Chairman Royce Introduces Legislation to Strengthen Investigations into Breaches in Embassy Security

Apr 26, 2013

State Department’s Accountability Review Board Cited by Then-Secretary Clinton During Her Benghazi Testimony

Washington, D.C. – Today, U.S. Rep. Ed Royce (R-CA), Chairman of the House Foreign Affairs Committee, introduced legislation to increase the independence and transparency of future Accountability Review Boards (ARB), the temporary investigative bodies that are  convened to  review security-related incidents, such as the deadly terrorist attack on the U.S. diplomatic compound in Benghazi, Libya.

The “Accountability Review Board Reform Act of 2013” (H.R. 1768) will increase the independence of future ARBs from the State Department, limiting the Secretary of State’s role.

Royce said:  “When then-Secretary of State Clinton testified about the Benghazi attack in January, she repeatedly referred to the ARB findings, calling it an ‘independent’ investigative body.  But the fact is, Secretary Clinton convened the ARB  and hand-picked four of its five members.  This ARB failed to assess the roles of so-called “seventh floor” State Department officials in the decisions that led to the Benghazi mission’s severely compromised security posture, despite strong evidence suggesting these senior officials were involved.  This legislation will ensure that future ARBs are, in fact, independent of State Department leadership.

“The Committee continues its examination of the deadly Benghazi terrorist attacks so we can ensure that the bureaucratic failures that left State Department personnel vulnerable are not repeated.  The Committee will continue to review the responsibility of senior State Department officials for the failure to provide proper security prior to the Benghazi attacks; needed improvements in embassy security; and the State Department’s alertness to the overall political climate and resulting terrorist threats in high-risk environments.”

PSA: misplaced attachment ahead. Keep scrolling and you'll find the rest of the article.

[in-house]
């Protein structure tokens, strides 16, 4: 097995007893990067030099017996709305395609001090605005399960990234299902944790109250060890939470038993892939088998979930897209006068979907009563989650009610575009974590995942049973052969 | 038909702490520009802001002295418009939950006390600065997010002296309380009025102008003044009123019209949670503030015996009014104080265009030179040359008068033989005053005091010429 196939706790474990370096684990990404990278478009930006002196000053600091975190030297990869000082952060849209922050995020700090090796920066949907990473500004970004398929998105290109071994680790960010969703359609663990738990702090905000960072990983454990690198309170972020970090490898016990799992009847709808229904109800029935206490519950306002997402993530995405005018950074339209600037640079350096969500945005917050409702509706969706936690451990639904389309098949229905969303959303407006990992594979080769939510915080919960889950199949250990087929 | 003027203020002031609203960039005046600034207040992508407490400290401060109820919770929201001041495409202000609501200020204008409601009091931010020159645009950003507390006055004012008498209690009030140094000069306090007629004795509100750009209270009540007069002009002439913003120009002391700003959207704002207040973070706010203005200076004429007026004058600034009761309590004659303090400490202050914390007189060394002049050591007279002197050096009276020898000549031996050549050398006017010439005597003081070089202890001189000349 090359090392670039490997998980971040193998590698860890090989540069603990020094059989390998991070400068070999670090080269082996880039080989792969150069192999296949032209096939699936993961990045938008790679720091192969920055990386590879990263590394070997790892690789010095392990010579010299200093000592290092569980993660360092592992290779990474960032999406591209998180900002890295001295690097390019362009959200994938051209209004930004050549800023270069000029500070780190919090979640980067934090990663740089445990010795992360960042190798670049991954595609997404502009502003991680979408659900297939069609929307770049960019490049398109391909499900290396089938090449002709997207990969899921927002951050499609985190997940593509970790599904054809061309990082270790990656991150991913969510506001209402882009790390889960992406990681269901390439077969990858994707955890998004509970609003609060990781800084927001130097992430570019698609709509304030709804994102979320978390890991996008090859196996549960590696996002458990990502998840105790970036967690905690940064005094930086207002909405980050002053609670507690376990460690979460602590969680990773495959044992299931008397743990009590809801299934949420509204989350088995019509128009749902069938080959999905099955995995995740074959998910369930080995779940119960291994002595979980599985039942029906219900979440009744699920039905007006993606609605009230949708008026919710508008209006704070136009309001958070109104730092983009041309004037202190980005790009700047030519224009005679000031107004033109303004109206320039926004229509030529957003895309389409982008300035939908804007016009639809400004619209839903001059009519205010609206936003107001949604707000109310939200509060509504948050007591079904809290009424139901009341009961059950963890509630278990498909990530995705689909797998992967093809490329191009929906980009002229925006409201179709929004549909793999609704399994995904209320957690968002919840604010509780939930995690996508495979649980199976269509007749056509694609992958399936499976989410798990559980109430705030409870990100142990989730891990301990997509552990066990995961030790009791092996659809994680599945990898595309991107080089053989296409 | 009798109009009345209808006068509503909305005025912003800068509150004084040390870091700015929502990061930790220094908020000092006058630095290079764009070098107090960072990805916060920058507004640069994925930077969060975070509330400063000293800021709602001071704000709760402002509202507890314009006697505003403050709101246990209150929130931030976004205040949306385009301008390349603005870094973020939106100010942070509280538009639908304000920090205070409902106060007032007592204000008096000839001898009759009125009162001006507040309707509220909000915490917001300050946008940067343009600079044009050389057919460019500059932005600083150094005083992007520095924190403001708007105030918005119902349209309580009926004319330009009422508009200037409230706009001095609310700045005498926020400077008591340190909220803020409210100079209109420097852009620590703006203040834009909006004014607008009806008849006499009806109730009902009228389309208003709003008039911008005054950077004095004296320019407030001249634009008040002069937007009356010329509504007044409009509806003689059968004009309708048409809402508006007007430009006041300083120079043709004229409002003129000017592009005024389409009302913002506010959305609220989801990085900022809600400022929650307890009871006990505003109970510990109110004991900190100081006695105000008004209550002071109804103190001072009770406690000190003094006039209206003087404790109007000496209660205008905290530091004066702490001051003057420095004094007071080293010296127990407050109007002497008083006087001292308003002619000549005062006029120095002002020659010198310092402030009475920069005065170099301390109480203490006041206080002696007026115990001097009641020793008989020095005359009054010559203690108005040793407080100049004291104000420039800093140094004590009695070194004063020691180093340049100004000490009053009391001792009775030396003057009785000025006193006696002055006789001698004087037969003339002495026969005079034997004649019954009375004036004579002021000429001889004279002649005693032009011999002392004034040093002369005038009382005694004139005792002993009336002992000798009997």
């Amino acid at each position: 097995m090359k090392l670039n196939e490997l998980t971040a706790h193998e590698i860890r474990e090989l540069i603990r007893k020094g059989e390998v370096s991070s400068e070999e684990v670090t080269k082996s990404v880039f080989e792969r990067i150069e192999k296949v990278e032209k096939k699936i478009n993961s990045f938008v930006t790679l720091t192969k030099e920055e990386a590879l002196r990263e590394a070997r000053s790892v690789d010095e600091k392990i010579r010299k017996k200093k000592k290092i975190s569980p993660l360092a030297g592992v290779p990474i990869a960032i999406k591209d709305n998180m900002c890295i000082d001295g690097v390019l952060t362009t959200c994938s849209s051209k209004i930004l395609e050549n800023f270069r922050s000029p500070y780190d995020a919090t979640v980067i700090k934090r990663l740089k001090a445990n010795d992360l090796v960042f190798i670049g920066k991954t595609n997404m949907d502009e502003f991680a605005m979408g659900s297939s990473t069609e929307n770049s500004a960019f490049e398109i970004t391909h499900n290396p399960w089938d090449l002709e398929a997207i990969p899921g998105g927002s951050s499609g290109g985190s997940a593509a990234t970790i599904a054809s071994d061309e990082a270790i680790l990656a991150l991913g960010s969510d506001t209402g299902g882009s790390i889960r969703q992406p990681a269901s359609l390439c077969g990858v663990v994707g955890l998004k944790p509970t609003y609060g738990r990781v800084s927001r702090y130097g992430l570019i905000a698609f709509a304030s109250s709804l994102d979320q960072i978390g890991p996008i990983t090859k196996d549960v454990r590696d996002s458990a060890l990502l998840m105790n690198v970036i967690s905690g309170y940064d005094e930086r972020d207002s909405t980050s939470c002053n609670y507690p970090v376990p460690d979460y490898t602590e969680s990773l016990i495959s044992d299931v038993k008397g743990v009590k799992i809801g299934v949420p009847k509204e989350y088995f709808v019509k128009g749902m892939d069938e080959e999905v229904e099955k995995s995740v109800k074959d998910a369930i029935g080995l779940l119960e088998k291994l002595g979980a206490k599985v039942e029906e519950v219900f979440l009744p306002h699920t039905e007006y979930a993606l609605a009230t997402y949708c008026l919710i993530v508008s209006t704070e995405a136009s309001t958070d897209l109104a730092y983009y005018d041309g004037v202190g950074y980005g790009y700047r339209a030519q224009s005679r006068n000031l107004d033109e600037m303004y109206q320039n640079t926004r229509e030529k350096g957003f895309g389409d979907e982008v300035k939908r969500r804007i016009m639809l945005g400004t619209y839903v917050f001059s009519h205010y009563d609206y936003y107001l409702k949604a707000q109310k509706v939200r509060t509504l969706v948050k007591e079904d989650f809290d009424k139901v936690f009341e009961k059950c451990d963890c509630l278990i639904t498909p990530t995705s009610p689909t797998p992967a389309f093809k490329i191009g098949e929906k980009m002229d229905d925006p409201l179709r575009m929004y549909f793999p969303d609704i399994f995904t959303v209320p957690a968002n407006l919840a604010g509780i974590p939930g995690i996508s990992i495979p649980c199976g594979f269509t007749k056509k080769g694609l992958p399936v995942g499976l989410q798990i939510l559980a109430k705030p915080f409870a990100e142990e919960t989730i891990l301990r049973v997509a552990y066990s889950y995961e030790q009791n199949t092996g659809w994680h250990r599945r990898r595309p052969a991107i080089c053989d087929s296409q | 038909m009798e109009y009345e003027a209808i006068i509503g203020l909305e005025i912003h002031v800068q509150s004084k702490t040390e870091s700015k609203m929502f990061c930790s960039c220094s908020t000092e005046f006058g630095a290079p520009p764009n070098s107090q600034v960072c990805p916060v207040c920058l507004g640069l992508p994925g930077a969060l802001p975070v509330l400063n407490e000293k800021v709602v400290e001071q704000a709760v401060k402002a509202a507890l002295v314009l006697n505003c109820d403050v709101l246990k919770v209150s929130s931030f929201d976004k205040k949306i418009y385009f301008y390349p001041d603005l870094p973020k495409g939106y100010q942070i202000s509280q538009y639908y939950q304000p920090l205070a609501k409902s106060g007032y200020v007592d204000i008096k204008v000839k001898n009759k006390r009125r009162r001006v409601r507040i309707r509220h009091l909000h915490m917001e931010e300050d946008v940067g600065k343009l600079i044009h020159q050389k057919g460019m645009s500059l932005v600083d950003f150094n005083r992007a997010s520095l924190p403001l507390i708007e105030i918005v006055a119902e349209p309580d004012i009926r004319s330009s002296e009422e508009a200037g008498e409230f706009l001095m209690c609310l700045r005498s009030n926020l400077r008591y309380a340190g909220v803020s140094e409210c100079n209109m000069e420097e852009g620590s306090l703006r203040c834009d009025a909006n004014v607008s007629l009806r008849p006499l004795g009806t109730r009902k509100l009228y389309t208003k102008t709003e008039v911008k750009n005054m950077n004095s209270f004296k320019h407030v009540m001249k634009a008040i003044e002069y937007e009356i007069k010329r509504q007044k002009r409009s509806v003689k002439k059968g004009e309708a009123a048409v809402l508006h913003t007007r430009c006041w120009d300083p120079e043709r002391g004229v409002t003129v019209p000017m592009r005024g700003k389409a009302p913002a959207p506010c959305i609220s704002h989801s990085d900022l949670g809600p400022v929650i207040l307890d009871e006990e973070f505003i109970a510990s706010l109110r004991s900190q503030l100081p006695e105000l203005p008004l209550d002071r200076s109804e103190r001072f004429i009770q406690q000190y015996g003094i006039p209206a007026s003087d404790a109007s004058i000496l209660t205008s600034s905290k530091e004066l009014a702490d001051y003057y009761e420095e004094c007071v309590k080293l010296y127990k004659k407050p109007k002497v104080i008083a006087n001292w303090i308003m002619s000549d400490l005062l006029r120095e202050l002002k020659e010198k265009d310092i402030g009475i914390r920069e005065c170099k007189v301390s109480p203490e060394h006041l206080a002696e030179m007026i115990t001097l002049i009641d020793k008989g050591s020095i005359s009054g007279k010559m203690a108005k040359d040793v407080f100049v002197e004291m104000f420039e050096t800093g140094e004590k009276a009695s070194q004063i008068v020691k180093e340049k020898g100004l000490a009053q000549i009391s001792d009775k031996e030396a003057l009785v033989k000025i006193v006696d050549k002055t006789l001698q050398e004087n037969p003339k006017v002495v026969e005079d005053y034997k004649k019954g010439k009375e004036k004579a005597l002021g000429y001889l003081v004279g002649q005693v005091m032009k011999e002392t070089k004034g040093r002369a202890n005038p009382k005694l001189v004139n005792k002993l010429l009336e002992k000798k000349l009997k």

The Accountability Review Board Reform Act:

  • increases the five-member ARB’s independence from the State Department.  Under current law, the Secretary of State appoints four of an ARB’s five members.  Under this legislation, the Secretary will appoint only two of the five members, with the Chair of the Council of Inspectors General of Integrity and Efficiency (the chief U.S. inspector general) appointing two members, and the Director of National Intelligence appointing the fifth member. 
  • improves the staffing model of future ARBs.  Currently, an ARB relies on State Department employees to assist with the investigation of other State Department employees.  Under this legislation, ARB staff would be drawn from the Office of Inspector General.
  • eliminates potential conflicts of interest by banning individuals from serving as an ARB member or an ARB staffer if they have a personal or professional relationship with someone expected to be investigated. 
  • enhances transparency and allows greater oversight of the ARB process.  Current law requires that the Secretary disclose only the names of the five ARB members.  This legislation requires the Secretary to disclose the names of any senior State Department employees tasked with assisting an ARB.
  • allows greater oversight.  Current law requires that the ARB submit a final report to the Secretary.  This legislation requires that the ARB also submit the final report to Congress. 

 

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